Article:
I met a woman who wanted to write a novel. Let’s call her Reba. Reba said she knew she had a book in her and she’d wanted to write it for quite some time. She asked me what I thought of the idea. I said it sounded like a wonderful thing to do – what else would I say since I’d written several novels myself at that time, and had managed to get a couple published?
I asked Reba how much she’d written so far, general notes, background research, character development, plot structure, and so on. She told me she hadn’t actually started yet. But did she write something every day? She said no, she didn’t, she was very busy with everything in her life and she didn’t get time to write every day. Did she write every other day, or a couple of times a week? No. In fact, she didn’t write at all.
I asked the obvious question: how did she think she might write a novel if she wasn’t writing, and had no plans to write anytime soon? Reba looked puzzled, and didn’t answer for a while. Then she said she hadn’t thought of it like that.
I decided to accept the notion that I’d been transported to Dali’s surreal world of the Writer Who Doesn’t Write But Expects to Have Written – one day, some day.
Here’s the rub: just because you know your alphabet and it’s easy to buy a computer or pick up a pen and notepad, doesn’t mean it’s easy to write.
People don’t make the same assumption about learning the violin, for example. They don’t presume that once they’ve bought the instrument, they’ll be able to play like Nigel Kennedy. They accept that there will be practise and lessons, and more practise and more lessons, and that they’ll learn all the time, and fail all the time, and get better and fall back, and get better again, and reach for bigger challenges, and work still harder.
But only if they actually do it. And doing it is hard, just as doing anything worthwhile is hard. Starting is hard, continuing is hard, but there are ways of starting and ways to keep going.
Most of the books I’ve read about writing, for instance, emphasise the importance of routine in achieving your writing goals. One of the earlier texts, from which so many other contemporary publications have derived their writing models and guidelines, is Dorothea Brande’s Becoming a Writer.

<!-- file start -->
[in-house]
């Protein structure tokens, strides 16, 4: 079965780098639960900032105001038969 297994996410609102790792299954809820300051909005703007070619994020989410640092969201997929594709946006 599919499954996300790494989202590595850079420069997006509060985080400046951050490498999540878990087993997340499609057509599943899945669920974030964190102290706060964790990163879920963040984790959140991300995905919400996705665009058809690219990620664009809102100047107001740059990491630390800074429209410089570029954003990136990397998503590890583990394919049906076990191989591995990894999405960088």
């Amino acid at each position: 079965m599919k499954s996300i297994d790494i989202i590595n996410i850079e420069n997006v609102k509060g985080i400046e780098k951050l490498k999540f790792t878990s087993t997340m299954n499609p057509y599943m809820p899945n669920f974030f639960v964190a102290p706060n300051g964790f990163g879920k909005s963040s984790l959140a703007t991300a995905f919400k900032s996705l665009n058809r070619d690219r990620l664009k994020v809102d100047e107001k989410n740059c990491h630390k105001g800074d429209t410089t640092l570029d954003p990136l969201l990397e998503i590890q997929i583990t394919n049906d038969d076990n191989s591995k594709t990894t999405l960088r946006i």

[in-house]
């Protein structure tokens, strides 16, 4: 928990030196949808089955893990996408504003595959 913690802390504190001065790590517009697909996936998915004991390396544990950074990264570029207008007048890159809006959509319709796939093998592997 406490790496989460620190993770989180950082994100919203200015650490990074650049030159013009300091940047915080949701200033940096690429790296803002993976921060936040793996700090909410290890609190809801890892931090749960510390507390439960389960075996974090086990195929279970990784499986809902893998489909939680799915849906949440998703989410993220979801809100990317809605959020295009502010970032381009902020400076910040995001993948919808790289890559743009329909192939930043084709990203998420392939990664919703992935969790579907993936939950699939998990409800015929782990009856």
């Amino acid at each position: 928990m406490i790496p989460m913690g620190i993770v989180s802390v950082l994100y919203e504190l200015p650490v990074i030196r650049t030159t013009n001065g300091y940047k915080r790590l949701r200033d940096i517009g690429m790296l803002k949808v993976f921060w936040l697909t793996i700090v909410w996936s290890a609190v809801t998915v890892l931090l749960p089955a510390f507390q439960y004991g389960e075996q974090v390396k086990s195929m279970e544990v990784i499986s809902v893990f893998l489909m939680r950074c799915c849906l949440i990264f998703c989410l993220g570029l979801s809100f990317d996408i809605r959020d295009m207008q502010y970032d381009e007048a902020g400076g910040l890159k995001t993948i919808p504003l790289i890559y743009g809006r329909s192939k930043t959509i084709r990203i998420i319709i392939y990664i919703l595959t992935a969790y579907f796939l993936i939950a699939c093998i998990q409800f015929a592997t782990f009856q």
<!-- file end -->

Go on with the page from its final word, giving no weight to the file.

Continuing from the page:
Dorothea published this seminal work in 1934 but it was out of print until 1981 when it was re-published with a foreword by John Gardner. Gardner nails Brande’s approach when he explains that she addresses the root problems common to all writers of any era, whether experienced or beginners.
These root problems relate to the writer’s personality: the ability to get started (or not), getting started but then getting lost or losing heart; inconsistent writing quality; one-off brilliance unrepeated; excellent work during a creative writing course, for instance, and then nothing. Gardner calls these issues, these root problems, “problems of confidence, self-respect, freedom. The writer’s demon is imprisoned by the various ghosts in the unconscious.”
Brande offers various means by which writers can get in touch and deal with the ghosts and “cultivate a writer’s temperament.” She is particularly strong on developing the routine of writing every day and to that end prescribes two exercises.
The first exercise is designed to get you in touch with your unconscious and develop the flow of writing. Brande asserts that “the first step towards being a writer is to hitch your unconscious mind to your writing arm.” Or in the case of most of us, to our writing digits and our keyboards.
The ideal time to do this, she says, is when the unconscious is “in the ascendant,” that is, when you first wake in the morning. She suggests getting up half an hour, or an hour earlier than usual each day and devoting that time to writing. If that seems too hard, and I must admit, I’m not a morning person, try starting with 15 minutes and build up by quarter-hour segments to an hour.